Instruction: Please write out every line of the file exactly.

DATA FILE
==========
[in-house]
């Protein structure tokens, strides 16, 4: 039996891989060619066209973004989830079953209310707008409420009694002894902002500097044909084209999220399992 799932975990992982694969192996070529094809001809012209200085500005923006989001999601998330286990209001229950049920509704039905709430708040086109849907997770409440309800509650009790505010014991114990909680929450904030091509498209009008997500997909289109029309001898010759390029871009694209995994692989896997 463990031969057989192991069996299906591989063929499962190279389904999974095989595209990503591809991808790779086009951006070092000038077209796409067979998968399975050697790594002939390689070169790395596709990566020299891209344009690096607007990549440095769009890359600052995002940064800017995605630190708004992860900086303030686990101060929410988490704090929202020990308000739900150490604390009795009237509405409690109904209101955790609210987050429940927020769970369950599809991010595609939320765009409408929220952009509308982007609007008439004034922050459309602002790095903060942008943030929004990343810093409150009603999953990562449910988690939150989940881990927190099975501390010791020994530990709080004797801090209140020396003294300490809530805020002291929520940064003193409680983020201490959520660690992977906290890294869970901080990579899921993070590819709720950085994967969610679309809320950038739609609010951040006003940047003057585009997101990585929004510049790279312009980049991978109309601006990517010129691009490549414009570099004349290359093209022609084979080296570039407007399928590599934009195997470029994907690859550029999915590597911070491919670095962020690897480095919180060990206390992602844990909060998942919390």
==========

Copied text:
[in-house]
């Protein structure tokens, strides 16, 4: 039996891989060619066209973004989830079953209310707008409420009694002894902002500097044909084209999220399992 799932975990992982694969192996070529094809001809012209200085500005923006989001999601998330286990209001229950049920509704039905709430708040086109849907997770409440309800509650009790505010014991114990909680929450904030091509498209009008997500997909289109029309001898010759390029871009694209995994692989896997 463990031969057989192991069996299906591989063929499962190279389904999974095989595209990503591809991808790779086009951006070092000038077209796409067979998968399975050697790594002939390689070169790395596709990566020299891209344009690096607007990549440095769009890359600052995002940064800017995605630190708004992860900086303030686990101060929410988490704090929202020990308000739900150490604390009795009237509405409690109904209101955790609210987050429940927020769970369950599809991010595609939320765009409408929220952009509308982007609007008439004034922050459309602002790095903060942008943030929004990343810093409150009603999953990562449910988690939150989940881990927190099975501390010791020994530990709080004797801090209140020396003294300490809530805020002291929520940064003193409680983020201490959520660690992977906290890294869970901080990579899921993070590819709720950085994967969610679309809320950038739609609010951040006003940047003057585009997101990585929004510049790279312009980049991978109309601006990517010129691009490549414009570099004349290359093209022609084979080296570039407007399928590599934009195997470029994907690859550029999915590597911070491919670095962020690897480095919180060990206390992602844990909060998942919390």